Dhaka Courier

Addressing gender based violence in schools

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Global Guidance on Addressing School-Related Gender-Based Violence, Published by UNESCO, 2016, Pages: 123, ISBN: 978-92-3-100191-8

School-related gender-based violence (SRGBV) is at the moment a global phenomenon that affects millions of children, families, schools and communities.  While it is aggravated in countries affected by conflict, it otherwise knows no geographical, cultural, social, economic or ethnic boundaries. SRGBV violates children’s fundamental human rights and is a form of gender discrimination. Experiencing SRGBV can hinder a child’s well-being, their physical and emotional health, as well as harming their cognitive and emotional development, and it negatively impacts school performance and long-term educational outcomes. Evidence suggests that SRGBV can also have far-reaching consequences for children who have witnessed such violence, as they may grow up to repeat the behaviour that they have ‘learned’ and to regard it as acceptable. The UNESCO publication “Global Guidance on Addressing School-Related Gender-Based Violence” aims to provide a comprehensive, one-stop resource on school-related gender-based violence (SRGBV), including clear, knowledge-based operational guidance, diverse case studies drawn from examples of promising practice and recommended tools for the education sector and its partners working to eliminate gender-based violence.

The publication is divided into two sections. The first section ‘Understanding SRGBV’ presents the Introduction and Background. School-related gender-based violence (SRGBV) can be defined as acts or threats of sexual, physical or psychological violence occurring in and around schools, perpetrated as a result of gender norms and stereotypes, and enforced by unequal power dynamics. Children and young people have different experiences of SRGBV depending on their sex, their gender identity, their country and context. For example, research shows that girls are more likely to experience psychological bullying, cyber-bullying, sexual violence and harassment. On the other hand, boys often face higher rates of corporal punishment than girls. There is also a growing body of evidence that indicates that most LGBT (lesbian, gay, bisexual and transgender) students report having experienced bullying or violence on the basis of their sexual orientation or gender identity/expression.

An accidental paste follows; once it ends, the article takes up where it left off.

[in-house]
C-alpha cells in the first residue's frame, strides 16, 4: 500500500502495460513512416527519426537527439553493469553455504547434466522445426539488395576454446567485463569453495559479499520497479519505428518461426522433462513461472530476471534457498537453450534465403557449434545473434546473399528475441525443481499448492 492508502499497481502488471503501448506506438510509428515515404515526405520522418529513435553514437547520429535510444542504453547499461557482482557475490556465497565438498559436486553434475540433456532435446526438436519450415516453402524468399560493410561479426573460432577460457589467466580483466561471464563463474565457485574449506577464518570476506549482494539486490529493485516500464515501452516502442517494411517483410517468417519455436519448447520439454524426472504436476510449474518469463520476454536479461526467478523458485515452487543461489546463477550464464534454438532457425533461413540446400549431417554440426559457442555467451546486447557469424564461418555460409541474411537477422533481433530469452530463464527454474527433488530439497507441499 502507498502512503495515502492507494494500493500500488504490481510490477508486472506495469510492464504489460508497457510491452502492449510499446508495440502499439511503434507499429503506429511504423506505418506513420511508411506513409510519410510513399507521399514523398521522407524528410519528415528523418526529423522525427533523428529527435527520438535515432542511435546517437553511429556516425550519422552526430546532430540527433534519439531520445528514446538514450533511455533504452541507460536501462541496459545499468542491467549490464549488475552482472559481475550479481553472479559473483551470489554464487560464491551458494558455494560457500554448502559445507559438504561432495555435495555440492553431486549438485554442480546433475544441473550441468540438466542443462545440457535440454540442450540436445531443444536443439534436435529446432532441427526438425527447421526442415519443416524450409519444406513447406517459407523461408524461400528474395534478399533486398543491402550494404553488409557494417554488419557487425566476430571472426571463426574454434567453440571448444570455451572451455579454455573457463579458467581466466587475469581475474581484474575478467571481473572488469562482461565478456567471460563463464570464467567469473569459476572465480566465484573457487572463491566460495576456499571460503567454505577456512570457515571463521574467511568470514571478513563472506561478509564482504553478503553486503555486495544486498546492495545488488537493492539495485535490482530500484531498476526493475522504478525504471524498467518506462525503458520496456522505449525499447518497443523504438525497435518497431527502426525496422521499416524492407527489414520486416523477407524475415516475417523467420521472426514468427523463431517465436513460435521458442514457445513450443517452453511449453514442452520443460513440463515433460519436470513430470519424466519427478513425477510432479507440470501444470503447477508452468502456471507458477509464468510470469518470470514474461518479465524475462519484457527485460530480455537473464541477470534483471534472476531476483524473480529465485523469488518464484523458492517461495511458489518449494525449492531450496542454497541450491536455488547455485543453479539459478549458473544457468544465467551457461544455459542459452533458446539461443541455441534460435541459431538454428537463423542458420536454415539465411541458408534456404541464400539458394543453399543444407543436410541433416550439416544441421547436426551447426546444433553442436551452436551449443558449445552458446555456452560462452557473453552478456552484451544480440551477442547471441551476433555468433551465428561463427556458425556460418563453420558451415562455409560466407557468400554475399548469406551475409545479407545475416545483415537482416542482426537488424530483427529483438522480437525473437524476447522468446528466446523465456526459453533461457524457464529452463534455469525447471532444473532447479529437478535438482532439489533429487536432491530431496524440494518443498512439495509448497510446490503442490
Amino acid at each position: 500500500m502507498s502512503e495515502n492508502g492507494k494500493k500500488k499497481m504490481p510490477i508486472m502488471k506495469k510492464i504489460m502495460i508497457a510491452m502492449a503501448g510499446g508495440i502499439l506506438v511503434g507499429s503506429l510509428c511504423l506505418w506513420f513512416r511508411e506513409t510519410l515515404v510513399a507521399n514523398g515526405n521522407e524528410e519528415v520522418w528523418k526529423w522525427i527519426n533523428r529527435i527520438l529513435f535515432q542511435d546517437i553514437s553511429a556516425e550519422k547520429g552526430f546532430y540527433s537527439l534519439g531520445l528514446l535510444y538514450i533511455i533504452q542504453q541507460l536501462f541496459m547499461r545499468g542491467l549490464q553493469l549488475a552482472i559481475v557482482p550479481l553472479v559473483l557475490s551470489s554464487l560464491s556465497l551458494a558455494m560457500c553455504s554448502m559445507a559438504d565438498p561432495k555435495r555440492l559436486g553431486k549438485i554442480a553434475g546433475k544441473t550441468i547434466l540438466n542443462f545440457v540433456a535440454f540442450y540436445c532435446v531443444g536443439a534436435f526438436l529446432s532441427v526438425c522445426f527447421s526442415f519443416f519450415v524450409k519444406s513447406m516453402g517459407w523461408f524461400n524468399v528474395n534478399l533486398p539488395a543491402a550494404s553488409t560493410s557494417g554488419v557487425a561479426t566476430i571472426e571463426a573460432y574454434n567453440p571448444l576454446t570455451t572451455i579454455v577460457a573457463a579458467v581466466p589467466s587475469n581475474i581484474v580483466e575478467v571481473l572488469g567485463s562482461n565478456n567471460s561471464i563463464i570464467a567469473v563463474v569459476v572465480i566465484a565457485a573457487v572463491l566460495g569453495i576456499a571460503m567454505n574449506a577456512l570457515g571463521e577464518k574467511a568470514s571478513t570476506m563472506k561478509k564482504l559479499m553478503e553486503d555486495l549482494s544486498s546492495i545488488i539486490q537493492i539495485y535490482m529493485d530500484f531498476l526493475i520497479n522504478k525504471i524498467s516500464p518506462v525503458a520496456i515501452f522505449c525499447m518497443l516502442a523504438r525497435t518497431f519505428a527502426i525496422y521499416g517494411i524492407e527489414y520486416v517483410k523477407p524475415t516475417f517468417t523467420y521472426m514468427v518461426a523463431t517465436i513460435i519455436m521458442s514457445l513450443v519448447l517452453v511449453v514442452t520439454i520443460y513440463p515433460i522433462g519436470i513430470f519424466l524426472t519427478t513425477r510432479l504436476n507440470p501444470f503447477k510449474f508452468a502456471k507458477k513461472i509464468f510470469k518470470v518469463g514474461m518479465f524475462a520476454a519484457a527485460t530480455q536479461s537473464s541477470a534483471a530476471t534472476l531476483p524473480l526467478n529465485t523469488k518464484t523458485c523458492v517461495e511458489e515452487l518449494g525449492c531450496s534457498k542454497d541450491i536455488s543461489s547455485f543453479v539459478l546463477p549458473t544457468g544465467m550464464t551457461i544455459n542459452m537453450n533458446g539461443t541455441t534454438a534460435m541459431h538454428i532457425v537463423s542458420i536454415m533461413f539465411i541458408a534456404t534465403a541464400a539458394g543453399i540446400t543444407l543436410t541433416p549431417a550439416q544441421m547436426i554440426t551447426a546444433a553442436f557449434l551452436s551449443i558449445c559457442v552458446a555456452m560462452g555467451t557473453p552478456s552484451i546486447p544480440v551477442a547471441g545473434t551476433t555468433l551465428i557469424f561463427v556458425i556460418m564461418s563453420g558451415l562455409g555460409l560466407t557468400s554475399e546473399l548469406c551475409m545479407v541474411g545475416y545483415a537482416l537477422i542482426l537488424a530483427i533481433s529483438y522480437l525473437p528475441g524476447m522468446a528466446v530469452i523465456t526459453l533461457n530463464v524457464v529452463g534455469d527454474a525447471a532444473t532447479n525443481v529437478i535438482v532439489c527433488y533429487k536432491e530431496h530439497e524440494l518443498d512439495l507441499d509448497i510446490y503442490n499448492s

Gender-based violence can occur in and around schools, as well as on the way to or from schools. Bullying is the most prevalent form of violence in schools, regularly affecting more than one in three students between the ages of 13 and 15 worldwide. Around 120 million girls (one in 10) under the age of 20 worldwide have experienced sexual violence. Although this data is not disaggregated according to where the violence took place, high rates of sexual harassment have been reported in many countries. For example, two out of five school principals in Southern and Eastern Africa acknowledged sexual harassment occurred between pupils in their primary schools. Millions of children live in fear of physical abuse under the guise of discipline: more than 80 per cent of students in some countries suffer corporal punishment at school. Half of all children worldwide live in countries where they have no legal protection from corporal punishment. Marginalized groups are at increased risk. In a survey of 3,706 primary schoolchildren from Uganda, 24 per cent of 11 to 14-year-old girls with disabilities reported sexual violence at school, compared to 12 per cent of non-disabled girls. Cyber-bullying often overlaps with school bullying and is a growing concern. A study of 20,426 US high school students found that a majority (60 per cent) of cyber-bullying victims were also bullied at school. The same study also found that girls were more likely than boys to report that they had been victims of cyber-bullying.